An Introduction to Renaissance Occultism
“Magic comprises the most profound contemplation of the most secret things, their nature, power, quality, substance, and virtues, as well as the knowledge of their whole nature.” — Heinrich Cornelius Agrippa von Nettesheim, 1533
Although Renaissance (the late 15th to early 17th century in England; it began about 100 years earlier elsewhere) literally means ‘rebirth,’ it was very much a period of nostalgia, a return to the classics–art, literature, philosophy, and magic. Resurgence in occultism during the Renaissance occurred because of a massive discovery of medieval magical manuscripts and occult books.
The line between science and magic was blurred, almost interchangeable; a magus was an expert on any number of subjects, including all the tenants of the liberal arts (the trivium–grammar, logic and rhetoric–and the quadrivium– arithmetic, geometry, music, and astronomy). They believed that there was one essential path to truth, that with scholarly investigation and practice, humans could crack the code of the universe and come closer to God’s divinity.
There were two main categories of “high magic”–that is, occultism practiced by men who were capable of engaging in serious multidisciplinary study, as opposed to street magicians who did not have access to magic books: “Black magic,” or goety which included witches, demonologists and necromancers; and “white magic,” or theurgy, magic aimed toward discovering God’s secrets through the study of nature.
Overarching characteristics of the Renaissance magus include:
- Isolationism: In order for a successful magus to perfect his work, he needed to exercise total devotion to the craft. Magi often secluded themselves from the general population, pursuing their work in lavish personal libraries and workshops.
- Elitism: Antique magical manuscripts were rare, as were books in general. Only the elite few who were literate (in multiple languages) had access to these texts were capable of pursuing magic–by extension, successful magi were typically members of the aristocracy.
- Pride: The entire philosophy of Renaissance occultism–that man could unlock God’s secrets by studying his creations—necessitated a certain degree of vanity. This, combined with the magus’ constant need to defend his art from critics, earned him the reputation of being prideful and vain, even to the point of challenging God’s natural order of the universe.
Magic was also a popular form of entertainment, and The Tempest was part of a long tradition of depicting mysticism onstage. Immense public interest in occultism inspired various dramatists to weave their own perceptions of the craft into their plays. Shakespeare would have especially familiar with the works of contemporary playwrights Christopher Marlowe and Ben Jonson. Marlowe’s Doctor Faustus (1592) was a German legend retold as an English tragedy, a battle between good and evil in which the titular Faustus sells his soul to the devil to acquire magical powers. Jonson’s The Alchemist (1610) was a satirical commentary on occultism, depicting a fraud magician and the comedic effects of his selfish enterprise. These works, while very different in tone and style, both condemned magi as elitist and self-centered, and were reflective of the sceptical perception of occultism that many held at the time.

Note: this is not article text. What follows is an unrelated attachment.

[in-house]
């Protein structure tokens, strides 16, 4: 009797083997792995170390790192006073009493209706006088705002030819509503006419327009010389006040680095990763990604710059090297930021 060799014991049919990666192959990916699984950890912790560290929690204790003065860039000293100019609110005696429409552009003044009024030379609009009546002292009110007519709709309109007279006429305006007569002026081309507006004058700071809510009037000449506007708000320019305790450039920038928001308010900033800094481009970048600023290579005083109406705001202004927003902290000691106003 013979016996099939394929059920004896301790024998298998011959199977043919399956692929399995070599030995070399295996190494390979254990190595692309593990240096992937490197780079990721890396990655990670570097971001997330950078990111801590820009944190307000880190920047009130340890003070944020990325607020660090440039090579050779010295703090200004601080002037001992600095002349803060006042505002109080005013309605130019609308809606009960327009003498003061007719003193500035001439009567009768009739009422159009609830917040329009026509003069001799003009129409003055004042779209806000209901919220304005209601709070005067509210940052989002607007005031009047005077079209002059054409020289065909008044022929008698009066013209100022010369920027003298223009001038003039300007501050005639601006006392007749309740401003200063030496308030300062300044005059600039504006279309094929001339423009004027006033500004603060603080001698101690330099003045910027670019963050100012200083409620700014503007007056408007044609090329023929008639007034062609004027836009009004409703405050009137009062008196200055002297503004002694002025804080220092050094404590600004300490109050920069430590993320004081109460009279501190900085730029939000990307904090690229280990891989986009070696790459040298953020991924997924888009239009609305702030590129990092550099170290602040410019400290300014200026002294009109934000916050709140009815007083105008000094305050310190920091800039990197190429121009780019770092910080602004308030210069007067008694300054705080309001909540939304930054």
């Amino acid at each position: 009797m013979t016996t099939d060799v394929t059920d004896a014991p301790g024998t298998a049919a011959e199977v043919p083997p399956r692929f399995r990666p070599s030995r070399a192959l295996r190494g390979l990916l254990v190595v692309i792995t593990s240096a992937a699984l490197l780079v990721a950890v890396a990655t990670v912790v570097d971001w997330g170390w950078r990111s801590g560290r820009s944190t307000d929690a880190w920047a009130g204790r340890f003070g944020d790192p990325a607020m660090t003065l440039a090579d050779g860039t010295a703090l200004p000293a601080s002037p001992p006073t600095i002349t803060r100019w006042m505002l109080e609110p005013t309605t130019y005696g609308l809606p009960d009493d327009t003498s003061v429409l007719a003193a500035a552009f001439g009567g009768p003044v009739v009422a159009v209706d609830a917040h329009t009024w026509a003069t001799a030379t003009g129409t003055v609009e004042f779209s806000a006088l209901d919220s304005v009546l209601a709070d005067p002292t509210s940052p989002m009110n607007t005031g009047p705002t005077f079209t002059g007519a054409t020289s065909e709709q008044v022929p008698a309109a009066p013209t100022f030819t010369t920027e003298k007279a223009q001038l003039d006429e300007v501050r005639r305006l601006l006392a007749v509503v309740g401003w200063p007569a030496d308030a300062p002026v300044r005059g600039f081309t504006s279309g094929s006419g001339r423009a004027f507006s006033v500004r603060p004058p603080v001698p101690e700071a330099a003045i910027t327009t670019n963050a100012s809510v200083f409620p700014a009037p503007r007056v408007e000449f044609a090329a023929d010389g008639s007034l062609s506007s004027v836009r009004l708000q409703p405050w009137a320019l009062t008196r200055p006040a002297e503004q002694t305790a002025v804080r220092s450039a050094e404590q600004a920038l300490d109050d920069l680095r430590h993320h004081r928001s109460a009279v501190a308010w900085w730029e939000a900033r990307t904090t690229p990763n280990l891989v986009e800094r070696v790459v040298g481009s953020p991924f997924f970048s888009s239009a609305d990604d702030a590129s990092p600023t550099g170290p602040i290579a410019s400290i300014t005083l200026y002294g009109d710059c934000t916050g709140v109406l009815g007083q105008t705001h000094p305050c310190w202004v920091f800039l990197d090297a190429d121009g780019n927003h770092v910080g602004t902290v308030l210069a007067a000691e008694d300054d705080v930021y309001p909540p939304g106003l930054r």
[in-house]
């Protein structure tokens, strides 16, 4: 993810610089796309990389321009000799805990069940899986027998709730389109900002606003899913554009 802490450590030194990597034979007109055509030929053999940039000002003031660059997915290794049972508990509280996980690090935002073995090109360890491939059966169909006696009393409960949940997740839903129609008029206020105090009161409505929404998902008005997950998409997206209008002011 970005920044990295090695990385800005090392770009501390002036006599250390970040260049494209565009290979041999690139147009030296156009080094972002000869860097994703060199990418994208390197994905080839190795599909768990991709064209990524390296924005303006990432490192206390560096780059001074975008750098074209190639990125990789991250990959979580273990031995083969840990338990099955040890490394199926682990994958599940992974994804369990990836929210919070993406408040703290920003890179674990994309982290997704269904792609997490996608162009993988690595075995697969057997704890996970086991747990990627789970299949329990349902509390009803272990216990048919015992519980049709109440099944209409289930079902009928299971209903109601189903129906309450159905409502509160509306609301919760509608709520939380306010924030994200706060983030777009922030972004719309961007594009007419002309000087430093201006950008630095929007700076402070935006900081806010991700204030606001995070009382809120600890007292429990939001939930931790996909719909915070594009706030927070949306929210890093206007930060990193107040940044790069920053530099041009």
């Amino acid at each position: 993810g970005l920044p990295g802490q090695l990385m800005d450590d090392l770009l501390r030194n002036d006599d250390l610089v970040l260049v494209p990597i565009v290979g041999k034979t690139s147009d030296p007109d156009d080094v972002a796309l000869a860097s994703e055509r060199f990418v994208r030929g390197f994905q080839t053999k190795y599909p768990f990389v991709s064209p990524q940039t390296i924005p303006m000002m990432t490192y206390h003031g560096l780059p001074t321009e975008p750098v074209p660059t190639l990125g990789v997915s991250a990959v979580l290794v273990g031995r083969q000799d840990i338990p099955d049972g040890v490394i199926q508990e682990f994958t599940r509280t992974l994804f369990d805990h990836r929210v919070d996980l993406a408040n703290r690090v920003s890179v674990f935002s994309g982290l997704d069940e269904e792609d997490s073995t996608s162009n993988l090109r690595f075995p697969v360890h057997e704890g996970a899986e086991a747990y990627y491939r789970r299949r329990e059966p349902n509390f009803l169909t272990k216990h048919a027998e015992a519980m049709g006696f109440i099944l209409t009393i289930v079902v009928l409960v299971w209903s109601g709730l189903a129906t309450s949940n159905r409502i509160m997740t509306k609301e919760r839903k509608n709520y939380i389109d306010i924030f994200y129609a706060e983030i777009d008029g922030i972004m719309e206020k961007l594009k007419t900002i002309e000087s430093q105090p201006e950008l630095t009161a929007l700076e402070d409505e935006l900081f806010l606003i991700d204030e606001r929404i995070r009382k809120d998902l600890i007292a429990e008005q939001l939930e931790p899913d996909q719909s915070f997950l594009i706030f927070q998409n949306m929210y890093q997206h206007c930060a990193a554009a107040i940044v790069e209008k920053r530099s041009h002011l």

Opposition and Decline
“Alchemists grow old and die in the embraces of their illusion…the achievements of the magicians are unsure and fruitless. Those practices are openly convicted of vanity, and the secret and remotest loft tower’ of the magician’s pride must be abandoned if he is to come ‘close to things.’ The real truth is that the obstacle to the course I propose lies…in human pride…it is this pride that has brought men to such a pitch of madness that they prefer to commune with their own spirits rather than with the spirit of nature.” – Frances Bacon
Although magicians claimed they were working within the Christian doctrine, they natural faced opposition on the grounds that they were committing blasphemy. Some of the major characteristics of prominent magi worked against them. Despite support from Elizabeth I, herself a scholar and deeply curious mind, many members of the church criticized occultists for defying God’s natural order of and usurping Christian divinity. Before James I ascended the throne in 1603, he had already begun his active persecution against witchcraft and sorcery–in his eyes, there was no difference between white and black magic:
“At the first face appearing lawfull unto them, in respect the ground thereof seemeth to proceed of naturall causes onelie; they are so allured thereby, finding their practize to prove true in sundry things, they studie to now the cause thereof: and so mounting from degree to degree, upon the slipperie and uncertaine scale of curiositie; they are at last entised, that were lawfull arts or sciences failes, to satisfied their restless mindes, even to seeke that black and unlawfull science of Magic. — Daemonologie, James I
James’ persecution of witches and magi resulted in the near eradication of occultism in the mid 16th century. Most magi denounced their practice or denied any connection to it—with the notable exception of Dr. John Dee.
Dr. John Dee: A Case Study for Prospero